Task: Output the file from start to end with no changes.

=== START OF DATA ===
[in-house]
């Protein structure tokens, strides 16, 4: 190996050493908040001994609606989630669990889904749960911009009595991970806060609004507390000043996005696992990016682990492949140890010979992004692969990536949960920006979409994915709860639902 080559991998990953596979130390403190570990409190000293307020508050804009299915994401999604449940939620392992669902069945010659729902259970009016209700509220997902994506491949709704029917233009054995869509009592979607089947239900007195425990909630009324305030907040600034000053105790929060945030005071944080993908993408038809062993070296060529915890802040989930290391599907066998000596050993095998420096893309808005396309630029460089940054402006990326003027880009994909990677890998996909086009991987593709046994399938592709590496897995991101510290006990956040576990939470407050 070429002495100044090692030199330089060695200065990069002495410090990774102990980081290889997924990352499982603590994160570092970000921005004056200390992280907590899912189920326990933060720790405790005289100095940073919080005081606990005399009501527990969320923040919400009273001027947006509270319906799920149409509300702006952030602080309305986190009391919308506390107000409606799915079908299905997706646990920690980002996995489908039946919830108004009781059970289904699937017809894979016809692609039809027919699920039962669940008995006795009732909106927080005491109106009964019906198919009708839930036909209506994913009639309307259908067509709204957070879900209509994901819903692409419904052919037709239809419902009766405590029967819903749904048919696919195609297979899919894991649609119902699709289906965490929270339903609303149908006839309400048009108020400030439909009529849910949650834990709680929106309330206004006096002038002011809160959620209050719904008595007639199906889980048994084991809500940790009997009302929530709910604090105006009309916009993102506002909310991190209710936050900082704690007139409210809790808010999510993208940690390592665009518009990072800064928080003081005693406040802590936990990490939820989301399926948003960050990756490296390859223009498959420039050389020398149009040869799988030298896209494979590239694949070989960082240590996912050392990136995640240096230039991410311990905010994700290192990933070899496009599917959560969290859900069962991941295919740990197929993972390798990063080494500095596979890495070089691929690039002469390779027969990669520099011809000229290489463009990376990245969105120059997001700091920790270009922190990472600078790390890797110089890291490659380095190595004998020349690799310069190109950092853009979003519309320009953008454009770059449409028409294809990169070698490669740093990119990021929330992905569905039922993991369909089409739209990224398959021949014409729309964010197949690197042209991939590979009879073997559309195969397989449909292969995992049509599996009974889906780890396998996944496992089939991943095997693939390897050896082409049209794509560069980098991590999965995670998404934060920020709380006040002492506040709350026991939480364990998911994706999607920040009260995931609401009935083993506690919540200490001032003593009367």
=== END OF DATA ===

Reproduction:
[in-house]
């Protein structure tokens, strides 16, 4: 190996050493908040001994609606989630669990889904749960911009009595991970806060609004507390000043996005696992990016682990492949140890010979992004692969990536949960920006979409994915709860639902 080559991998990953596979130390403190570990409190000293307020508050804009299915994401999604449940939620392992669902069945010659729902259970009016209700509220997902994506491949709704029917233009054995869509009592979607089947239900007195425990909630009324305030907040600034000053105790929060945030005071944080993908993408038809062993070296060529915890802040989930290391599907066998000596050993095998420096893309808005396309630029460089940054402006990326003027880009994909990677890998996909086009991987593709046994399938592709590496897995991101510290006990956040576990939470407050 070429002495100044090692030199330089060695200065990069002495410090990774102990980081290889997924990352499982603590994160570092970000921005004056200390992280907590899912189920326990933060720790405790005289100095940073919080005081606990005399009501527990969320923040919400009273001027947006509270319906799920149409509300702006952030602080309305986190009391919308506390107000409606799915079908299905997706646990920690980002996995489908039946919830108004009781059970289904699937017809894979016809692609039809027919699920039962669940008995006795009732909106927080005491109106009964019906198919009708839930036909209506994913009639309307259908067509709204957070879900209509994901819903692409419904052919037709239809419902009766405590029967819903749904048919696919195609297979899919894991649609119902699709289906965490929270339903609303149908006839309400048009108020400030439909009529849910949650834990709680929106309330206004006096002038002011809160959620209050719904008595007639199906889980048994084991809500940790009997009302929530709910604090105006009309916009993102506002909310991190209710936050900082704690007139409210809790808010999510993208940690390592665009518009990072800064928080003081005693406040802590936990990490939820989301399926948003960050990756490296390859223009498959420039050389020398149009040869799988030298896209494979590239694949070989960082240590996912050392990136995640240096230039991410311990905010994700290192990933070899496009599917959560969290859900069962991941295919740990197929993972390798990063080494500095596979890495070089691929690039002469390779027969990669520099011809000229290489463009990376990245969105120059997001700091920790270009922190990472600078790390890797110089890291490659380095190595004998020349690799310069190109950092853009979003519309320009953008454009770059449409028409294809990169070698490669740093990119990021929330992905569905039922993991369909089409739209990224398959021949014409729309964010197949690197042209991939590979009879073997559309195969397989449909292969995992049509599996009974889906780890396998996944496992089939991943095997693939390897050896082409049209794509560069980098991590999965995670998404934060920020709380006040002492506040709350026991939480364990998911994706999607920040009260995931609401009935083993506690919540200490001032003593009367």